Potential New Treatments for Alzheimer’s Disease Nearing Market Approval
Research into drugs to treat Alzheimer’s disease has been fraught with disappointments and difficulties, leaving patients with only five FDA-approved treatment options. The options that are available are limited as well in that they only slow the progression of the disease once it has presented, offering little in the way of prevention.
Because so many potential treatments have fizzled out in trials, investors are wary of funding new drugs to treat Alzheimer’s, but a few emerging drugs do appear to have some promise. Among the drugs in phase three clinical trials are treatments based on discoveries made during prior unsuccessful trials. Since these drugs are in the final phases of testing, some of them could come to market within the next five years.
One of the most promising discoveries made during unsuccessful trials was the role of beta-amyloid in the degeneration of neural tissue. Several of the treatments in phase three trials now are anti-amyloid drugs that aim to slow down the disease in its early stages or to prevent it in patients with a strong genetic predisposition to develop it. The outcome of these trials will offer insight into whether the theory that amyloid is responsible for the progression of Alzheimer’s is correct. Anti-amyloid drugs currently in phase three trials include aducanumab, crenezumab, gantenerumab, and verubecestat.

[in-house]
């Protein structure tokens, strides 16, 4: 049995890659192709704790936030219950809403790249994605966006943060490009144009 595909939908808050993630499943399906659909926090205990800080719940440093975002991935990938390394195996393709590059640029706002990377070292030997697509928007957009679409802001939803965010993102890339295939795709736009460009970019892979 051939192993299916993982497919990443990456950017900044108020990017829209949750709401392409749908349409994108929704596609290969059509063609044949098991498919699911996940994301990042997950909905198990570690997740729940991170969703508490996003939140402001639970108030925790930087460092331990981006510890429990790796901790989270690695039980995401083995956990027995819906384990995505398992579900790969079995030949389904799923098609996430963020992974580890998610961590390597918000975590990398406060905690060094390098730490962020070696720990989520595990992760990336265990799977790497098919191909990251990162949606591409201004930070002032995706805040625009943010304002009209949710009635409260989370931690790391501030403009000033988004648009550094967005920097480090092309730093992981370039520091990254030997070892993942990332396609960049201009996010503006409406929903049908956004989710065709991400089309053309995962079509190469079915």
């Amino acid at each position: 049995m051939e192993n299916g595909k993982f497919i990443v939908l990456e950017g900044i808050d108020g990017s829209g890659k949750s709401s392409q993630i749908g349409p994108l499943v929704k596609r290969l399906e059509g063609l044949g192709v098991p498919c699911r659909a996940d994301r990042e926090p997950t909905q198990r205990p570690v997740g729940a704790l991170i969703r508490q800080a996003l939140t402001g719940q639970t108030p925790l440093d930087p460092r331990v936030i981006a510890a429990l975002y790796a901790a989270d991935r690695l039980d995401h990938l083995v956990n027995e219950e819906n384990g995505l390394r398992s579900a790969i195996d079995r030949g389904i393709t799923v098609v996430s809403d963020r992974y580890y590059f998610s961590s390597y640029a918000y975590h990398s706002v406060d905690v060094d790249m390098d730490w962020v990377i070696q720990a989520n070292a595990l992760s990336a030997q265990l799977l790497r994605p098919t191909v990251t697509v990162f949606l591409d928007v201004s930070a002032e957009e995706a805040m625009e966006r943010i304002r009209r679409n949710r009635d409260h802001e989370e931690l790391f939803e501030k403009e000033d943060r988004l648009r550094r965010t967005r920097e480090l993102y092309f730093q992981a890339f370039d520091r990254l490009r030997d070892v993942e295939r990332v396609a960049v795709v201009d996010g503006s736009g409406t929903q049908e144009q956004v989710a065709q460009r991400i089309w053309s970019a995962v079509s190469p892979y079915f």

Another avenue currently being explored in phase three drug trials is the role of tau proteins in the disruption of the communication between neurons. Two new drugs, Trx0237 and masatinib, are tau protein inhibitors that researchers hope will prevent tau protein tangles from forming in the brain and hampering neurological function.
Researchers have also noted that the brains of Alzheimer’s patients show a high degree of insulin resistance. One antidiabetic drug is currently in phase three trials for treating Alzheimer’s by increasing the brain’s sensitivity to insulin. It is hoped that pioglitazone, which increases insulin sensitivity, will show itself beneficial for patients with mild Alzheimer’s disease.
In another promising trial, researchers have detected serotonergic nerve breakdown and serotonin disruption in the brains of Alzheimer’s patients. They hope that idalopirdine, a drug that targets serotonin receptors, will prove beneficial for patients with mild to moderate Alzheimer’s disease.
Though the range of treatment options that are currently available is narrow, the current group of drugs in phase three trials offer a glimmer of hope, despite the poor results achieved in prior studies of Alzheimer’s treatments. As each of these new options get closer to market, they will provide valuable insights into the catalysts of the disease and enhance our understanding of a complex and devastating neurological condition.